How a Bill Becomes a Law in the United States of America

  • 1. Bill is Drafted: Members of Congress, the Executive Branch, and even outside groups can draft (write or draw up) bills.

  • 2. Introduced in House: Representative introduces the bill in the House. Only members can introduce bills.

  • 3. Sent to Committee: The Speaker of the House sends the bill to a committee.

  • 4. Committee Action: Most bills die here. The committee may pigeonhole, table, amend, or vote on the bill. If bill passes, it goes to Rules Committee.

  • 5, Rules Committee: It decides the rules for debate, and when the bill will come up for debate.

  • 6. Floor Action: House debates the bill, and may add amendments. If a majority votes in favor of the bill, it goes to the Senate.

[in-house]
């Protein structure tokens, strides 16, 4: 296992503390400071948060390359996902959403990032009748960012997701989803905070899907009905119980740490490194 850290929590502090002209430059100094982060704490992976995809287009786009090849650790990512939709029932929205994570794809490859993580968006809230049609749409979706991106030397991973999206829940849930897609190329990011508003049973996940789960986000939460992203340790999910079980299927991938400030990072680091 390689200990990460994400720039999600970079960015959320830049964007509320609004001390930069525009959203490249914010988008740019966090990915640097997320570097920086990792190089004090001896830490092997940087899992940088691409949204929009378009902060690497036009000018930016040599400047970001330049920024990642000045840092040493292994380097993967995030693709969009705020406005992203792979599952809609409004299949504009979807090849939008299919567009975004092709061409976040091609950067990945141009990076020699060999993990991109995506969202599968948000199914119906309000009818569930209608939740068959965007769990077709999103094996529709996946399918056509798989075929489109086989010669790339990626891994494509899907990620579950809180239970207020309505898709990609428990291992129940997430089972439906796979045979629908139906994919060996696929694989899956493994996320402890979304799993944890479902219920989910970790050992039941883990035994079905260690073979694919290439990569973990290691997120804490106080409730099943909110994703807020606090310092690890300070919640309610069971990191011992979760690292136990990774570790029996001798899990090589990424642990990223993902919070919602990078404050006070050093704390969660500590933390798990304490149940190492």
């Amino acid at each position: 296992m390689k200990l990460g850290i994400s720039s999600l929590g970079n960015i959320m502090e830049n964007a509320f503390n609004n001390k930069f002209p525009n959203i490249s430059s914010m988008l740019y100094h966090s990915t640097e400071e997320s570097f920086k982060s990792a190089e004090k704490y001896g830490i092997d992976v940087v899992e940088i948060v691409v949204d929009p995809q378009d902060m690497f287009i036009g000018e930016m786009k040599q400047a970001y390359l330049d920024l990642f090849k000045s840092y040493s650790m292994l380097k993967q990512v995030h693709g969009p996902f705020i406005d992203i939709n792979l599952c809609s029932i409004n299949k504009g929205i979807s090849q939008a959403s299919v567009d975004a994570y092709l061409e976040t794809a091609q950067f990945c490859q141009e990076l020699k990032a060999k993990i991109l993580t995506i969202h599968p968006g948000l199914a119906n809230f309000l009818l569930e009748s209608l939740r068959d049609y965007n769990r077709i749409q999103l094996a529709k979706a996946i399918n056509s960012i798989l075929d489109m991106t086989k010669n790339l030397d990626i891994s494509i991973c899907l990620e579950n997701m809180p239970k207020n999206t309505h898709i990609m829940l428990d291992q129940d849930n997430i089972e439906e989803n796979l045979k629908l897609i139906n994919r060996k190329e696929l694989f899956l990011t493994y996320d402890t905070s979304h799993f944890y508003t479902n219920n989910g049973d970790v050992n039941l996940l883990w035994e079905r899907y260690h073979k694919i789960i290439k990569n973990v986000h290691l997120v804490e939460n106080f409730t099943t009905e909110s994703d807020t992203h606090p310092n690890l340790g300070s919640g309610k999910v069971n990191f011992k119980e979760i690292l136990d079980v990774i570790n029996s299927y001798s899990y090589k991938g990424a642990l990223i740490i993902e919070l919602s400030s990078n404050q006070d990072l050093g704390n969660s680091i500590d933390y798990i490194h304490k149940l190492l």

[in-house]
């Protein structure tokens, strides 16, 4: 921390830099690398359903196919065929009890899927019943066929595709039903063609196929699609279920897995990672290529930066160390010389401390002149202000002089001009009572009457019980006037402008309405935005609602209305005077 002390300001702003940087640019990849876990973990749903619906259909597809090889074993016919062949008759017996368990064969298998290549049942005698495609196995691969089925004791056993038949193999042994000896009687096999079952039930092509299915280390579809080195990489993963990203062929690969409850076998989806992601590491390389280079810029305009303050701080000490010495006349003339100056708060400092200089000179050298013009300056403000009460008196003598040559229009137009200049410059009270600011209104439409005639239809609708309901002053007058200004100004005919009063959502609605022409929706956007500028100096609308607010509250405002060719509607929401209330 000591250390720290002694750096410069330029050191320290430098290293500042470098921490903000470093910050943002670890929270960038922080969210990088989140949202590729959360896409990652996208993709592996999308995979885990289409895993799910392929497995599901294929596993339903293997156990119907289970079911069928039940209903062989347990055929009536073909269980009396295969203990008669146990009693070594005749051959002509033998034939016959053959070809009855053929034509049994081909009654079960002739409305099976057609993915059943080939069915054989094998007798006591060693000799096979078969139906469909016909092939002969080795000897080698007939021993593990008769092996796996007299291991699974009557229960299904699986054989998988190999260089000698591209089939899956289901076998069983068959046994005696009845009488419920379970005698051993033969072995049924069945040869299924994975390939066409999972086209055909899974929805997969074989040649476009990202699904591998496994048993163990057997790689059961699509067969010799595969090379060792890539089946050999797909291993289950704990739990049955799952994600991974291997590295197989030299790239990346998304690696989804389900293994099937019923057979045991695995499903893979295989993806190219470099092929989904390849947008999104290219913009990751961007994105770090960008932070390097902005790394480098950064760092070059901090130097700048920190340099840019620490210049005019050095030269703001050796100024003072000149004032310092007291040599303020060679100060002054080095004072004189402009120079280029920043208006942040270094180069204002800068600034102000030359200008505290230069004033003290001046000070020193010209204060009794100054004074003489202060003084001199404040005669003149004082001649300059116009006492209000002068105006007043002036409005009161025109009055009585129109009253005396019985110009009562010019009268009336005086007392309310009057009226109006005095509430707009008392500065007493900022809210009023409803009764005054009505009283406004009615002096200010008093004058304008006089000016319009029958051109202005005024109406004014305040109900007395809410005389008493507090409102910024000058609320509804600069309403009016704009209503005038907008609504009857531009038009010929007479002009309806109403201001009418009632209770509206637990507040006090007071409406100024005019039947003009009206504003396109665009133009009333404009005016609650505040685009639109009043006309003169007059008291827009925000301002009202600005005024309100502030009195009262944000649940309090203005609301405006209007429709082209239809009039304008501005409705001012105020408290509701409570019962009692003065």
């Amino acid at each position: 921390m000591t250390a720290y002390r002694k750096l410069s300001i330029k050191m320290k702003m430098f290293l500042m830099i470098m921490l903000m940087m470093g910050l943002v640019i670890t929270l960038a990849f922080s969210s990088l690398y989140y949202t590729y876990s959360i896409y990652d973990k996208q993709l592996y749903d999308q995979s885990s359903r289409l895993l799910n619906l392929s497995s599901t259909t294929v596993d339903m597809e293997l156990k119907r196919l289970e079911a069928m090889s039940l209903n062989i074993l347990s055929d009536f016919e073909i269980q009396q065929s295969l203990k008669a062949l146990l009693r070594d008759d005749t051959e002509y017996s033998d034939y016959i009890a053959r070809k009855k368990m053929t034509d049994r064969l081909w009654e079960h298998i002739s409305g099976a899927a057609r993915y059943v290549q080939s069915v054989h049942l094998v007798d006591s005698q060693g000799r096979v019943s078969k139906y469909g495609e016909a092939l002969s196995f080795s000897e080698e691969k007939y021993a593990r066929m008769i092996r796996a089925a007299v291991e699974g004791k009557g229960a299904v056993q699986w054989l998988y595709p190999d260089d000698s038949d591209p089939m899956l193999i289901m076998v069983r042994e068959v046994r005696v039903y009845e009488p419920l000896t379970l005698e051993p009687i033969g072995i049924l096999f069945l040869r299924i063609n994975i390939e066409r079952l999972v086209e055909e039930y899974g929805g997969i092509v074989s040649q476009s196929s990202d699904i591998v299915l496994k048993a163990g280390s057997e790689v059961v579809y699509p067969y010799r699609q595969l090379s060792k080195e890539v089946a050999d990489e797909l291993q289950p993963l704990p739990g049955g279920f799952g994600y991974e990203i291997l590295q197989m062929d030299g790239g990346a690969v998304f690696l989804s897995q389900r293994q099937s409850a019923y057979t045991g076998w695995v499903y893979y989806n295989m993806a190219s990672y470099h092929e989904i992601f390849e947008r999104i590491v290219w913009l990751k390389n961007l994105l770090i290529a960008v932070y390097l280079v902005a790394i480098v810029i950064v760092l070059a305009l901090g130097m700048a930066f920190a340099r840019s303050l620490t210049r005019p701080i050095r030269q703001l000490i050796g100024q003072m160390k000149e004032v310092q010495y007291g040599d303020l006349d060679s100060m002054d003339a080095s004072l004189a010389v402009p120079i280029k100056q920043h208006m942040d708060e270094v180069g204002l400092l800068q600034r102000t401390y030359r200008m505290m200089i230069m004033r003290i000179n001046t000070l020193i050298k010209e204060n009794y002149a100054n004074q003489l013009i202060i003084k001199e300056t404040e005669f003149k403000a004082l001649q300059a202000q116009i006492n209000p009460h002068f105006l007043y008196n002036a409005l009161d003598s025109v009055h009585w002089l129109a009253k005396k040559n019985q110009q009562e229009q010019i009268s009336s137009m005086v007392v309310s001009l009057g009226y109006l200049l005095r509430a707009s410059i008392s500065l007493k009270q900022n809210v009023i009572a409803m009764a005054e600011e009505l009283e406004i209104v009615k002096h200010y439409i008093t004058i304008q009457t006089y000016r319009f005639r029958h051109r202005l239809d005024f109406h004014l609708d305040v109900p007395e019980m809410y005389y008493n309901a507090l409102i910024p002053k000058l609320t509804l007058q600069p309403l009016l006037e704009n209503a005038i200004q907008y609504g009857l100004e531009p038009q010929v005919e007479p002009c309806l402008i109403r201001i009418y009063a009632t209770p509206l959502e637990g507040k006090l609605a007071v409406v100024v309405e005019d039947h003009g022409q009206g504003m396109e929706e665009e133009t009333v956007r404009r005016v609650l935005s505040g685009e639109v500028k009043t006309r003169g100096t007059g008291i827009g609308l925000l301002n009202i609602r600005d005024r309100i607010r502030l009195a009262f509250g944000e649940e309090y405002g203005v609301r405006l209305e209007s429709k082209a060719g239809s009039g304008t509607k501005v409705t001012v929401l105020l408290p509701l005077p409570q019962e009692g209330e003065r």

• 7. Introduced in Senate: A Senator introduces the bill, which is sent to a committee.

  • 8. Committee Action: Same procedure as in the House. If the committee majority votes for the bill, it goes to the whole Senate.

  • 9. Bill Called Up: Majority floor leader decides when the whole Senate will consider the bill.

  • 10. Floor Action: The Bill is debated, and amendments may be added. If a majority votes in favor of the bill, it is returned to the House.

  • 11. Conference Committee: If the House rejects any of the changes, the bill goes to a conference committee of members from both houses. It works out a compromise.

  • 12. Vote on Compromise: Both houses must approve changes made by the conference committee. If approved, the bill goes to the president.

  • 13. Presidential Action: The president may sign (approve) the bill or veto (reject) it. If approved, it becomes law.

  • 14. Vote to Override: If the president vetoes the bill, it can still become law if two thirds of both houses vote to override the veto.

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